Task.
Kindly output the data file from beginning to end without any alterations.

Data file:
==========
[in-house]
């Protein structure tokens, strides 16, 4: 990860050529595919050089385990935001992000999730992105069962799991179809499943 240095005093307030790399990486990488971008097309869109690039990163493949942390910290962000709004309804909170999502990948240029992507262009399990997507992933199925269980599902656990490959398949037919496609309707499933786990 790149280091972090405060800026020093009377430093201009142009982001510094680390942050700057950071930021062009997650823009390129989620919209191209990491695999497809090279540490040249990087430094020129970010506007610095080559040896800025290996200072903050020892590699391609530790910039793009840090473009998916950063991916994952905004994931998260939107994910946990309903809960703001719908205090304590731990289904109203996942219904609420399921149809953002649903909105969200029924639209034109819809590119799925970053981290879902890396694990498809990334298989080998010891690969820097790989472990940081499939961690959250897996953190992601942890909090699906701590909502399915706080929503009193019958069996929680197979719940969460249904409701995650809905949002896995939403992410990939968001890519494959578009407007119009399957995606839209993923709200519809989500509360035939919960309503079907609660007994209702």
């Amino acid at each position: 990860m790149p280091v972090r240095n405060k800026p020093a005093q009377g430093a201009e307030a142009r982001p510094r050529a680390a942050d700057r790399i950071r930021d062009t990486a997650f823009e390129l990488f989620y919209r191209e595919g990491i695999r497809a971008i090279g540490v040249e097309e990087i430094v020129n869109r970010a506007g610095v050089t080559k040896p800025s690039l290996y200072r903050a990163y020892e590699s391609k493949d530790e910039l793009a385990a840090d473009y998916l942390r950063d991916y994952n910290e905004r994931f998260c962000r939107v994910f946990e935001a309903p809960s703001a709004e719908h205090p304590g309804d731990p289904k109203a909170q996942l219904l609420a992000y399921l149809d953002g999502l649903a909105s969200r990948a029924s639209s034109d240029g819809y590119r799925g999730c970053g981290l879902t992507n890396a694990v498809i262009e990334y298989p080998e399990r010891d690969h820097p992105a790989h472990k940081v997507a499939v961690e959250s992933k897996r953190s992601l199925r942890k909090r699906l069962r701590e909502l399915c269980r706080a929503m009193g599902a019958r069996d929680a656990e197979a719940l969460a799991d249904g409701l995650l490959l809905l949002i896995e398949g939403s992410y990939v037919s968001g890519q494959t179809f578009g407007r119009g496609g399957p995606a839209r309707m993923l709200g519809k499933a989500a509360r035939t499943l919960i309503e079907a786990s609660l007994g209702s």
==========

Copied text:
[in-house]
């Protein structure tokens, strides 16, 4: 990860050529595919050089385990935001992000999730992105069962799991179809499943 240095005093307030790399990486990488971008097309869109690039990163493949942390910290962000709004309804909170999502990948240029992507262009399990997507992933199925269980599902656990490959398949037919496609309707499933786990 790149280091972090405060800026020093009377430093201009142009982001510094680390942050700057950071930021062009997650823009390129989620919209191209990491695999497809090279540490040249990087430094020129970010506007610095080559040896800025290996200072903050020892590699391609530790910039793009840090473009998916950063991916994952905004994931998260939107994910946990309903809960703001719908205090304590731990289904109203996942219904609420399921149809953002649903909105969200029924639209034109819809590119799925970053981290879902890396694990498809990334298989080998010891690969820097790989472990940081499939961690959250897996953190992601942890909090699906701590909502399915706080929503009193019958069996929680197979719940969460249904409701995650809905949002896995939403992410990939968001890519494959578009407007119009399957995606839209993923709200519809989500509360035939919960309503079907609660007994209702």
């Amino acid at each position: 990860m790149p280091v972090r240095n405060k800026p020093a005093q009377g430093a201009e307030a142009r982001p510094r050529a680390a942050d700057r790399i950071r930021d062009t990486a997650f823009e390129l990488f989620y919209r191209e595919g990491i695999r497809a971008i090279g540490v040249e097309e990087i430094v020129n869109r970010a506007g610095v050089t080559k040896p800025s690039l290996y200072r903050a990163y020892e590699s391609k493949d530790e910039l793009a385990a840090d473009y998916l942390r950063d991916y994952n910290e905004r994931f998260c962000r939107v994910f946990e935001a309903p809960s703001a709004e719908h205090p304590g309804d731990p289904k109203a909170q996942l219904l609420a992000y399921l149809d953002g999502l649903a909105s969200r990948a029924s639209s034109d240029g819809y590119r799925g999730c970053g981290l879902t992507n890396a694990v498809i262009e990334y298989p080998e399990r010891d690969h820097p992105a790989h472990k940081v997507a499939v961690e959250s992933k897996r953190s992601l199925r942890k909090r699906l069962r701590e909502l399915c269980r706080a929503m009193g599902a019958r069996d929680a656990e197979a719940l969460a799991d249904g409701l995650l490959l809905l949002i896995e398949g939403s992410y990939v037919s968001g890519q494959t179809f578009g407007r119009g496609g399957p995606a839209r309707m993923l709200g519809k499933a989500a509360r035939t499943l919960i309503e079907a786990s609660l007994g209702s």